FOR anyone that has ever wanted to travel from the Russian steppes of Doctor Zhivago to the Middle Eastern Palaces of Lawrence of Arabia, it turns out you can do it in under a day.
Indeed both settings can be found in Spain (in Soria and Sevilla), as can the locations for over 500 English language films made here.
Now, as reported in the Olive Press last issue, a new website has been launched to shine a spotlight on the locations used in all the English-language films made in Spain.
“I don’t think people know that it is Spain a lot of the time,” explains English teacher Bob Yareham who created the website with software developer Juan Jose Cermeno.
“But just about every country in the world had been represented in a film by Spain at some time of another,” he added.
In part, this is due to the variety of unspoilt scenery in Spain – “Orson Welles used to say that Spain isn’t so much a country as a continent,” explains Yareham.
But there was also the added benefit that under Franco the Spanish army was for hire which was useful for epic films such as The Fall of the Roman Empire, 55 Days at Peking and most famously El Cid.
Most recently Spain has offered its varied landscapes to represent Iraq (Murcia) in Green Zone, Kurdistan (Alicante) in Triage, the Ancient Greece of the Gods (Canary Islands) in Clash of the Titans and the fictional Republic of Wadiya (Sevilla and Fuerteventura) in The Dictator.
Film lovers can also find Katherine Hepburn’s Troy in Guadalajara, Spielberg’s Empire of the Sun in Trebujena and the location of the final scene of The Good, the Bad and the Ugly in Burgos.
Not forgetting the host of spaghetti westerns that were famously shot in Almeria.
And, following the number of films made here in the 60s there is now a whole generation of Spanish technicians who have developed the technical know-how and have enormous knowledge.
“Any Hollywood producer knows that if they come to Spain then can find what they need,” added Yareham, 57, who moved to Valencia from London over 30 years ago.
So here we take a look at some of the films that have been made in Spain….
Doctor Phibes Rises Again (1972)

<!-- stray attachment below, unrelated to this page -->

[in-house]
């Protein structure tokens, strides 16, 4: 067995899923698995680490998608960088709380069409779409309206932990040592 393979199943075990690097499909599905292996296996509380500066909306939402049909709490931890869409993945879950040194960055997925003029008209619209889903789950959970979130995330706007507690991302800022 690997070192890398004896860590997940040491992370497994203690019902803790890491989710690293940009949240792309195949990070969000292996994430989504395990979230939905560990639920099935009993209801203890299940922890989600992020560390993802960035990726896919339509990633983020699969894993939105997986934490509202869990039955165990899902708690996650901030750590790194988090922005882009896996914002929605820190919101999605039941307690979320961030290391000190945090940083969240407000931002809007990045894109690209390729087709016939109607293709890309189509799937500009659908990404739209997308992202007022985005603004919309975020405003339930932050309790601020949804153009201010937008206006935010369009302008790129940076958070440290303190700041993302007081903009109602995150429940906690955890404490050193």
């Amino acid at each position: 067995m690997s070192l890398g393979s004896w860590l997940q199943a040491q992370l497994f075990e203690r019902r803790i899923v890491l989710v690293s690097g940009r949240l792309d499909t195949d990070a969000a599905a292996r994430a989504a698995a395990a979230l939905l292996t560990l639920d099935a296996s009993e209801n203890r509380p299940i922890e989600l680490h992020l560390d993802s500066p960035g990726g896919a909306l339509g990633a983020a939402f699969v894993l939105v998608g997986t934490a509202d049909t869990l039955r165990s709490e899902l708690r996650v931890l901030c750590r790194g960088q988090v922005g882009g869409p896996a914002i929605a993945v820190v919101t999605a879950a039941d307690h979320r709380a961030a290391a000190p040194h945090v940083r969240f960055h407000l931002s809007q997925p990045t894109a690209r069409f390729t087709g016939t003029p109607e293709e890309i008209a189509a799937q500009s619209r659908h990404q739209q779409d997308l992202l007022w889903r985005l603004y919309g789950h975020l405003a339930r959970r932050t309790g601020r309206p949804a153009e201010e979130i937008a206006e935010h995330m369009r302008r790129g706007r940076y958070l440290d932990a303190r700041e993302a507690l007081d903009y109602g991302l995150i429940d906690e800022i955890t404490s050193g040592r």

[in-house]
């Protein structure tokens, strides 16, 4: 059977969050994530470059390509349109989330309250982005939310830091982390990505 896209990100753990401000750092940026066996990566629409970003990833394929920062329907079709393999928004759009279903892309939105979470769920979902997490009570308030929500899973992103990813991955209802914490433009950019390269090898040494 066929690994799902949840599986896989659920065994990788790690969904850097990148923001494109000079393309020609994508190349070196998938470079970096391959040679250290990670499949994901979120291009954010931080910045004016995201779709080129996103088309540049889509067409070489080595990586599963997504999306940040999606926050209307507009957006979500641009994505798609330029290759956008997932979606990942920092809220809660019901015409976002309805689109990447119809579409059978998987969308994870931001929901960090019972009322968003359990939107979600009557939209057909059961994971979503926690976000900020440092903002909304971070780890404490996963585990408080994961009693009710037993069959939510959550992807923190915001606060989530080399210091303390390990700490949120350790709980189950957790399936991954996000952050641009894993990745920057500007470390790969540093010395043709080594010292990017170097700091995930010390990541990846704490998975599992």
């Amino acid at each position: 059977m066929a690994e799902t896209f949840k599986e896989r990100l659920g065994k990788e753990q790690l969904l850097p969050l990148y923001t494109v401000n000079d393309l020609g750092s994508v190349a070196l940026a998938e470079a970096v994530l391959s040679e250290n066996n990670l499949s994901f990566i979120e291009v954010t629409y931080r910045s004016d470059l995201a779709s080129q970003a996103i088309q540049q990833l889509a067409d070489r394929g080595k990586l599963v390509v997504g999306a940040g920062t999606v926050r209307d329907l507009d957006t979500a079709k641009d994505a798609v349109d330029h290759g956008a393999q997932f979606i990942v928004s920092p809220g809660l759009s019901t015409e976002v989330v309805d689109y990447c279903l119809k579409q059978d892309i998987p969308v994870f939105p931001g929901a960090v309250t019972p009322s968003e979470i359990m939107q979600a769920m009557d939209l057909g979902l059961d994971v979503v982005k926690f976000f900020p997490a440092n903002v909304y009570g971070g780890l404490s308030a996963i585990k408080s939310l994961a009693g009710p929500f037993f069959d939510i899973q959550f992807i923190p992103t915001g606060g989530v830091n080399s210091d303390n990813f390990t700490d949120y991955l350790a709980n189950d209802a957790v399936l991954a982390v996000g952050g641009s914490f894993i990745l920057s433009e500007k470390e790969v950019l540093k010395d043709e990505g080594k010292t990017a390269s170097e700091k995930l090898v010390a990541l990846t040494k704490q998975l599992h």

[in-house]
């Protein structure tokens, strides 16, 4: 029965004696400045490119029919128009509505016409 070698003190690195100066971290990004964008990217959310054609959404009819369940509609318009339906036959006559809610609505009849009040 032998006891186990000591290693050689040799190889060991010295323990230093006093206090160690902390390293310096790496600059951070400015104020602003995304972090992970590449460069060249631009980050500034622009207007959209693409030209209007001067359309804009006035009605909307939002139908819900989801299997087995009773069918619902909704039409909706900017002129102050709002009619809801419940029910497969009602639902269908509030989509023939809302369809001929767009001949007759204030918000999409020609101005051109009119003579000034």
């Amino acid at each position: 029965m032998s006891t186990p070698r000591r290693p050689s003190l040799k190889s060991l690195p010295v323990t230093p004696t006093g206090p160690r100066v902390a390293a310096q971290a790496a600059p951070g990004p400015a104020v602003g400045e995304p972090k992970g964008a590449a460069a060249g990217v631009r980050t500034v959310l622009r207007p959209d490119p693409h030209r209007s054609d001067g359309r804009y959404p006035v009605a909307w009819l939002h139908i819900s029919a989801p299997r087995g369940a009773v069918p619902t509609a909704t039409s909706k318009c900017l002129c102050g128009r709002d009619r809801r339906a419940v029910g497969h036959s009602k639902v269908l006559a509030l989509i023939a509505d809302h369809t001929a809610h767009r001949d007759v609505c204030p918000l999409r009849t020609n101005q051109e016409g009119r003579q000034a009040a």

In the film Dr Phibes Vincent Price heads to Egypt in search of his stolen scrolls before being chased around the world.
The movie was predominantly made in London.
However the Egyptian desert scenes were filmed at the famous and frequently used sand dunes at Cabo de Gata, Almeria in December 1971 and January 1972.
Bizarrely the final scene of the movie which is supposedly set in 1928 has Phibes riding a raft down the River of Life singing ‘Over the Rainbow’ even though the song wasn’t written until 10 years after the film was set.
East of Krakatoa (1969)
Just seven years after Denia was used as England and Italy for the film HMS Defiant (see below) the Costa Blanca seaside resort was once again transformed, this time to become Singapore.
Largely shot in Spanish studios with crew throwing buckets of water and rubber rocks at the actors supposedly at sea, it revolves around a disparate group of adventurers seeking their fortune in the shadow of Krakatoa.
Denia is used in the film for the opening dock scenes, and when the camera pans round you can actually see the white villas on the shore.
Most of the rest of the scenes however, including Krakatoa, consists of plastic models.
The World is Not Enough (1999)
This 1999 James Bond flick starring Pierce Brosnan actually opens in Bilbao with shots of the impressive Guggenheim Museum.
According to director Michael Apted, they were unable to show Frank O’Gehry’s building in its best light due to rain. But it still provided a dramatic backdrop for the opening sequence.